One of the most common complaints of aging is hearing loss. As we age and our ears are exposed to ever-increasing amounts of loud music and the lawnmower’s roar, the sensitive hair cells in the inner ear are gradually lost.
Researchers at Sound Pharmaceuticals in Seattle, WA are developing new ways to regenerate those hairs – techniques they hope one day might become a treatment for restoring even profound hearing loss.
When a sound wave reaches the ear, it is transmitted to a structure in the inner ear called the cochlea. The vibrations cause hair cells within the cochlea to move, which in turn triggers electrical signals in the auditory nerve that are ultimately interpreted by the brain. People lose sensitive hair cells both with aging and with repeated exposure to loud sounds.
Nowadays cochlear implants, which stimulate the auditory nerve, and hearing aids, which amplify sounds, can help people with serious hearing problems. “But it would be far better to fix what’s biologically broken – to replace hair cells that are lost with new hair cells that would hopefully rewire and transmit signals to the brain,” says James Battey, director of the National Institute on Deafness and other Communication Disorders, part of the National Institutes of Health in Bethesda, MD.
Certain animals, such as birds and fish, can regenerate hair cells; but, for some unknown reason, mammals have lost this capability. In the last few years, scientists have discovered that certain molecules that determine when a cell divides seem to inhibit the regeneration of hair cells in the inner ear. And they’ve found that blocking these molecules can lead to the growth of new hair cells, a discovery that researchers at Sound Pharmaceuticals are developing into a treatment for hearing loss.
The company won a grant last December from the national Defense Advanced Research Projects Agency (DARPA) to support the project. “One of their focuses is to develop strategies to restore hearing in those with severe to profound hearing loss,” says Jonathan Kil, president and CEO of Sound Pharmaceuticals. “Unfortunately, there are lots of young and middle-aged military personnel with this problem, who will have even more profound hearing loss as they age.”
Kil and his team are targeting a cell-cycle regulator, called p27, which suppresses cell division and is expressed in support cells of the inner ear. The researchers designed a way to block the expression of this gene using antisense oligonucleotides – short sequences of DNA that bind to a section of the gene of interest, thereby preventing gene expression. Mice who were given the treatment, which was delivered using injections to the cochlea, showed new cell growth in the ear. According to Kil, support cells take up the DNA and then re-enter the cell cycle, dividing to produce both hair cells and more support cells.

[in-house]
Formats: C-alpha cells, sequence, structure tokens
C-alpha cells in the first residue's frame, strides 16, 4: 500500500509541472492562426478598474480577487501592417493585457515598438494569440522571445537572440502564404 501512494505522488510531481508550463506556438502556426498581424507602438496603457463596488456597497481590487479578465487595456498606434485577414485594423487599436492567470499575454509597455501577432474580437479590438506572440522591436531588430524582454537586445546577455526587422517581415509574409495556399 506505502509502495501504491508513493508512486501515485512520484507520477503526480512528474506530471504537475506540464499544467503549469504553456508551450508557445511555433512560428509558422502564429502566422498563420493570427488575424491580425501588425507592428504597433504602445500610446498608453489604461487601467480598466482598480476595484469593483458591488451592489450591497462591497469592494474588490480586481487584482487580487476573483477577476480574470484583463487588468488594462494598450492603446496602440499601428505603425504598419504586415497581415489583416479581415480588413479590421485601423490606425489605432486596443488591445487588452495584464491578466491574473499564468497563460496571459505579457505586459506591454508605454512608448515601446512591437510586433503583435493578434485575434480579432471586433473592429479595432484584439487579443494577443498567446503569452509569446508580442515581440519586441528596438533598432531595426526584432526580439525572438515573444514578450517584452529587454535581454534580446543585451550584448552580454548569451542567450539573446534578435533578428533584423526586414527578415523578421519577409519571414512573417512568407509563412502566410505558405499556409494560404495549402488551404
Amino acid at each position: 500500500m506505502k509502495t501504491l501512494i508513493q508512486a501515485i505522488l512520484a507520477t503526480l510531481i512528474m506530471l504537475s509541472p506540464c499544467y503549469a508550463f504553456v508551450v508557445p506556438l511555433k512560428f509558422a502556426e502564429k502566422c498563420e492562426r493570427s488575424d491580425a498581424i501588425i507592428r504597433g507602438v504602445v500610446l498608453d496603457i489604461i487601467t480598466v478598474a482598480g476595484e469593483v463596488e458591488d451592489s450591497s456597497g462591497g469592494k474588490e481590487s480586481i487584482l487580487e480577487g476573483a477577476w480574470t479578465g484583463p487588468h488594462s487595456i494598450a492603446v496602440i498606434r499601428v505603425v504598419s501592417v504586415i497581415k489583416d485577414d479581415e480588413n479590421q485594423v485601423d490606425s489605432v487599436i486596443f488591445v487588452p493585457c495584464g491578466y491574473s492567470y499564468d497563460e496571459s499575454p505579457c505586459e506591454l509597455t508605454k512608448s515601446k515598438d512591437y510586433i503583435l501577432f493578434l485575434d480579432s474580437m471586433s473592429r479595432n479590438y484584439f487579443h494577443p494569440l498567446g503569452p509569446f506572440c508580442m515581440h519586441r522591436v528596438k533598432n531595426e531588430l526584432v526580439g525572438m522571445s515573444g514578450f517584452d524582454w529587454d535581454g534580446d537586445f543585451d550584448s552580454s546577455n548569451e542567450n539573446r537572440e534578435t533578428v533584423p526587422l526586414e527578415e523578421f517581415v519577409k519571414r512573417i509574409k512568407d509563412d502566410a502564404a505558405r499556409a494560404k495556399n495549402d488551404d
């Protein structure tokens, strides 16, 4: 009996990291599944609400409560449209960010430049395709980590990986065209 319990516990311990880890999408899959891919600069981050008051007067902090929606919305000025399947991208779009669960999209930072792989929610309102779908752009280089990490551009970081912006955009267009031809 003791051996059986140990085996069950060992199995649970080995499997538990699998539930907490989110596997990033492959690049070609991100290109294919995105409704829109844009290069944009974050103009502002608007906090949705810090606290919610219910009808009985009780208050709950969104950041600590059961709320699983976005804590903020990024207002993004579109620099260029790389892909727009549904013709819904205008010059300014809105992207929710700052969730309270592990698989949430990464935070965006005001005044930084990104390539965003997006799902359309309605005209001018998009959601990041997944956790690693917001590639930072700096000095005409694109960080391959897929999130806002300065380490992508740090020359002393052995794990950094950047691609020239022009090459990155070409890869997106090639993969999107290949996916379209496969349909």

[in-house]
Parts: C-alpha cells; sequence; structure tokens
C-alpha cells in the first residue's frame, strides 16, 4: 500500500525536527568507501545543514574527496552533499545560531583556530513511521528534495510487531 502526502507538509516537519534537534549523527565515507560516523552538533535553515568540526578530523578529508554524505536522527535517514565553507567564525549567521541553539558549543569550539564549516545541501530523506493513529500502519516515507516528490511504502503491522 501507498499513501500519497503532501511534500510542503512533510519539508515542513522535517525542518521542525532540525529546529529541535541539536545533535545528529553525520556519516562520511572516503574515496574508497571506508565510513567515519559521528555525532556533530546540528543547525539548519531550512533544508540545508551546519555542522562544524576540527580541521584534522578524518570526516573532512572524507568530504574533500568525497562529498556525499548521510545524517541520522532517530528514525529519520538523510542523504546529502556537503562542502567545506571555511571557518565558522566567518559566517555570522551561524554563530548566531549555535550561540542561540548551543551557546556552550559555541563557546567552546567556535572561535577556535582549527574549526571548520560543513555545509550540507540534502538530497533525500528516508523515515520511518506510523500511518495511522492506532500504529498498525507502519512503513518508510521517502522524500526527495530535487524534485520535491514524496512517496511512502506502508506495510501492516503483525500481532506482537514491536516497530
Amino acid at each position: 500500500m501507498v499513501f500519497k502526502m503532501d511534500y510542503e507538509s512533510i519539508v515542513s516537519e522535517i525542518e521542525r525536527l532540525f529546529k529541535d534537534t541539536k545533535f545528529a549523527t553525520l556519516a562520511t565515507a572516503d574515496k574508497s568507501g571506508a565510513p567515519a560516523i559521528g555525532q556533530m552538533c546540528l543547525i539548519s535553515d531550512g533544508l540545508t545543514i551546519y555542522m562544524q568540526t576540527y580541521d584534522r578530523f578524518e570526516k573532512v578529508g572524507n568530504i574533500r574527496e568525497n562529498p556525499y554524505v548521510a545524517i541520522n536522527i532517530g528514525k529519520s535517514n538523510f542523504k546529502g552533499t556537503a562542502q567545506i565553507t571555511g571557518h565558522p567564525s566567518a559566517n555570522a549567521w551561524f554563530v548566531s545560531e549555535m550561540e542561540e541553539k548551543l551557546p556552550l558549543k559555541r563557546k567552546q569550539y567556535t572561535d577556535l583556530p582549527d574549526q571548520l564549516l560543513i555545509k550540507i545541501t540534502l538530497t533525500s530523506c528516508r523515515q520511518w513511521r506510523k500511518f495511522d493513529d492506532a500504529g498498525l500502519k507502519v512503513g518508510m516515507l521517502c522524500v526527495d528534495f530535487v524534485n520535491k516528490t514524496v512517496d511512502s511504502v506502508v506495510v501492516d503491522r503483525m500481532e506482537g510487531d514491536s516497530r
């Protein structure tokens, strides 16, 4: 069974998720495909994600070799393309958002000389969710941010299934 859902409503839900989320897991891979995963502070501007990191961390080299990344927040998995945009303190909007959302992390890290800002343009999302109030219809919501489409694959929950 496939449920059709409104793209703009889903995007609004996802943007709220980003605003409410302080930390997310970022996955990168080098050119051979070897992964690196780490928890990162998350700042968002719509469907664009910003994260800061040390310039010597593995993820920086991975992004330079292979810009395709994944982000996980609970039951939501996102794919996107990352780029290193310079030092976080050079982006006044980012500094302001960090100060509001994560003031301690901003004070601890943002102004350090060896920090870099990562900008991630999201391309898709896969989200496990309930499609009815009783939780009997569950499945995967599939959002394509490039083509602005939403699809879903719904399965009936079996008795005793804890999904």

“I think it’s a great approach,” says Yehoash Raphael, an inner-ear biologist at the University of Michigan in Ann Arbor, who is also developing ways to regenerate hair cells. Raphael’s group has had some success using gene therapy to convert other cells in the inner ear into hair cells. But he says ultimately it may be necessary to increase the number of cells in the inner ear, as Kil’s group has done, rather than converting existing cells. Other scientists are studying other cell-cycle regulators with similar properties.
NIH’s Battey also says the approach is promising, but cautions that for effective hearing-loss treatment, “just bringing hair cells back isn’t enough, they must be wired correctly.” They have to form proper connections, he says, so the central nervous system will interpret their input as meaningful sounds.
In fact, previous research suggests that getting these new hair cells to work properly might be tricky. Some animals genetically engineered to make extra hair cells have no or poor hearing, despite their ability to generate hair cells, says Raphael. “We don’t yet know how to overcome that problem,” he says. In addition, newly generated cells sometimes die.
“It’s the right idea, but [gene expression] needs to be carefully controlled,” says Douglas Cotanche, research director in the Department of Otolaryngology at Children’s Hospital Boston. “You can’t just knock down [the gene]…because the system recognizes that is not normal and cells die.”
While still a long way off, such treatments might be ready by the time the iPod generation reaches its golden years. Experts predict that the high volumes and lengthy durations with typical iPod and MP3 player use will lead to serious hearing loss as today’s young adults age. “I don’t believe new treatment is right around the corner,” says Battey, “but our children might benefit from hair-cell regeneration to replace lost cells.”
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